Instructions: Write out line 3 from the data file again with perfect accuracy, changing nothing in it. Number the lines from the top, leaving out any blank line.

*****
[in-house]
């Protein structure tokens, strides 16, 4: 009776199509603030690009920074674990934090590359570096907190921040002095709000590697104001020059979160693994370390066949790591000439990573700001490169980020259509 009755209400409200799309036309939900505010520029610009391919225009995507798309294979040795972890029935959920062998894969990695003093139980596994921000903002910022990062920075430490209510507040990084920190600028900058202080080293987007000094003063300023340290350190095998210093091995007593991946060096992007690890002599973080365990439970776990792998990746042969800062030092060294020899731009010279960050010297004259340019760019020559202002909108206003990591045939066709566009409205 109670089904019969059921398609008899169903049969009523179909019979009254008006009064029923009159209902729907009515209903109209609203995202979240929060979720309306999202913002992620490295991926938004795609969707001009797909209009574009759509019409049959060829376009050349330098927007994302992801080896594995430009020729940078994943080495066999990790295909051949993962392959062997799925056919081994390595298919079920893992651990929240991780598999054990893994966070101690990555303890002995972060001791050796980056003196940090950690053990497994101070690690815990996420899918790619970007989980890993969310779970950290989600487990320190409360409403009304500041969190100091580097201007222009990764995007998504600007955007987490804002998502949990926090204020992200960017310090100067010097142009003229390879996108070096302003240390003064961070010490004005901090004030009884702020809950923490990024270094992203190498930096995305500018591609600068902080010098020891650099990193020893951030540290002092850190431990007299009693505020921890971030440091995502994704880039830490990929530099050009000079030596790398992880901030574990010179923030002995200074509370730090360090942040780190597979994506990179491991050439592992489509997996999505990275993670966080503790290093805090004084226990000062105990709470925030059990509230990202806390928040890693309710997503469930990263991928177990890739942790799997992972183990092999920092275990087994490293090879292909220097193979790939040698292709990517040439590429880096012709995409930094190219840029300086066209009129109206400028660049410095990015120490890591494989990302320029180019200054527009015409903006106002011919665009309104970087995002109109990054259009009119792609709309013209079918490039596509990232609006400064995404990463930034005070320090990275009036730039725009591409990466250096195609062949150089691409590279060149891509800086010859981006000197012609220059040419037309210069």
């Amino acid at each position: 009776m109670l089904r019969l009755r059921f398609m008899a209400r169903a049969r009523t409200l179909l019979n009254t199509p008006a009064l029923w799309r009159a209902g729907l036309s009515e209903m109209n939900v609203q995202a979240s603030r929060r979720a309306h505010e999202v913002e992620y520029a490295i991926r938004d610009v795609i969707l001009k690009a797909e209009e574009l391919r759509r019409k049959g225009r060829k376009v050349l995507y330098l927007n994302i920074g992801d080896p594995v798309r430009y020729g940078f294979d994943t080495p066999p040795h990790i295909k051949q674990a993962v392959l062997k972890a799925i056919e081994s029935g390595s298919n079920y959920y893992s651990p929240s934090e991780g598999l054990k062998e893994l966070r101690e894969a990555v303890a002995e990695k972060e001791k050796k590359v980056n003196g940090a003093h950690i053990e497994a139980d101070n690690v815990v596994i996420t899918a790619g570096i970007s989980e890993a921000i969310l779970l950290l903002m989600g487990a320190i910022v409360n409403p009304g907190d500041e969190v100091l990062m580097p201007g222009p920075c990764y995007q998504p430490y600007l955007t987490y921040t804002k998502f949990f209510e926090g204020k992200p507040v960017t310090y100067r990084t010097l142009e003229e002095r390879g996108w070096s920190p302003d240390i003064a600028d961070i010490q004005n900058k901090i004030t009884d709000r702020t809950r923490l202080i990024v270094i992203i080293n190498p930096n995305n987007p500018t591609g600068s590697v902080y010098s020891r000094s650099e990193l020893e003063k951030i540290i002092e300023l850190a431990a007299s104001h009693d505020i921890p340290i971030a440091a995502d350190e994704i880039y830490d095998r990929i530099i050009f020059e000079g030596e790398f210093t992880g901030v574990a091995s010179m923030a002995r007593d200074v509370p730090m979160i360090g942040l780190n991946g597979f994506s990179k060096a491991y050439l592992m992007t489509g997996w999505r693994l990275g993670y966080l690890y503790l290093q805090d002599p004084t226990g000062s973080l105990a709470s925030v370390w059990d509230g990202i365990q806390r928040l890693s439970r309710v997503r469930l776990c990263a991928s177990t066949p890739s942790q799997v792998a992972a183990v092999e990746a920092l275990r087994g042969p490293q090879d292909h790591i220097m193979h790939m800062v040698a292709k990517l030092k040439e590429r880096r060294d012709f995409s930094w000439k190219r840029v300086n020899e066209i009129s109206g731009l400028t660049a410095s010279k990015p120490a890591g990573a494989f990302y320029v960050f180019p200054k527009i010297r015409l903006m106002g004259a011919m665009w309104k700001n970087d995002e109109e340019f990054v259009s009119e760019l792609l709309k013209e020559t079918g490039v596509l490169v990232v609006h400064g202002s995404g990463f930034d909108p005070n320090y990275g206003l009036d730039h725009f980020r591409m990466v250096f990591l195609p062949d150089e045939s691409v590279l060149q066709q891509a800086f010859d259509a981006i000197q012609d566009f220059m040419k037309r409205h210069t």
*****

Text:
């Amino acid at each position: 009776m109670l089904r019969l009755r059921f398609m008899a209400r169903a049969r009523t409200l179909l019979n009254t199509p008006a009064l029923w799309r009159a209902g729907l036309s009515e209903m109209n939900v609203q995202a979240s603030r929060r979720a309306h505010e999202v913002e992620y520029a490295i991926r938004d610009v795609i969707l001009k690009a797909e209009e574009l391919r759509r019409k049959g225009r060829k376009v050349l995507y330098l927007n994302i920074g992801d080896p594995v798309r430009y020729g940078f294979d994943t080495p066999p040795h990790i295909k051949q674990a993962v392959l062997k972890a799925i056919e081994s029935g390595s298919n079920y959920y893992s651990p929240s934090e991780g598999l054990k062998e893994l966070r101690e894969a990555v303890a002995e990695k972060e001791k050796k590359v980056n003196g940090a003093h950690i053990e497994a139980d101070n690690v815990v596994i996420t899918a790619g570096i970007s989980e890993a921000i969310l779970l950290l903002m989600g487990a320190i910022v409360n409403p009304g907190d500041e969190v100091l990062m580097p201007g222009p920075c990764y995007q998504p430490y600007l955007t987490y921040t804002k998502f949990f209510e926090g204020k992200p507040v960017t310090y100067r990084t010097l142009e003229e002095r390879g996108w070096s920190p302003d240390i003064a600028d961070i010490q004005n900058k901090i004030t009884d709000r702020t809950r923490l202080i990024v270094i992203i080293n190498p930096n995305n987007p500018t591609g600068s590697v902080y010098s020891r000094s650099e990193l020893e003063k951030i540290i002092e300023l850190a431990a007299s104001h009693d505020i921890p340290i971030a440091a995502d350190e994704i880039y830490d095998r990929i530099i050009f020059e000079g030596e790398f210093t992880g901030v574990a091995s010179m923030a002995r007593d200074v509370p730090m979160i360090g942040l780190n991946g597979f994506s990179k060096a491991y050439l592992m992007t489509g997996w999505r693994l990275g993670y966080l690890y503790l290093q805090d002599p004084t226990g000062s973080l105990a709470s925030v370390w059990d509230g990202i365990q806390r928040l890693s439970r309710v997503r469930l776990c990263a991928s177990t066949p890739s942790q799997v792998a992972a183990v092999e990746a920092l275990r087994g042969p490293q090879d292909h790591i220097m193979h790939m800062v040698a292709k990517l030092k040439e590429r880096r060294d012709f995409s930094w000439k190219r840029v300086n020899e066209i009129s109206g731009l400028t660049a410095s010279k990015p120490a890591g990573a494989f990302y320029v960050f180019p200054k527009i010297r015409l903006m106002g004259a011919m665009w309104k700001n970087d995002e109109e340019f990054v259009s009119e760019l792609l709309k013209e020559t079918g490039v596509l490169v990232v609006h400064g202002s995404g990463f930034d909108p005070n320090y990275g206003l009036d730039h725009f980020r591409m990466v250096f990591l195609p062949d150089e045939s691409v590279l060149q066709q891509a800086f010859d259509a981006i000197q012609d566009f220059m040419k037309r409205h210069t």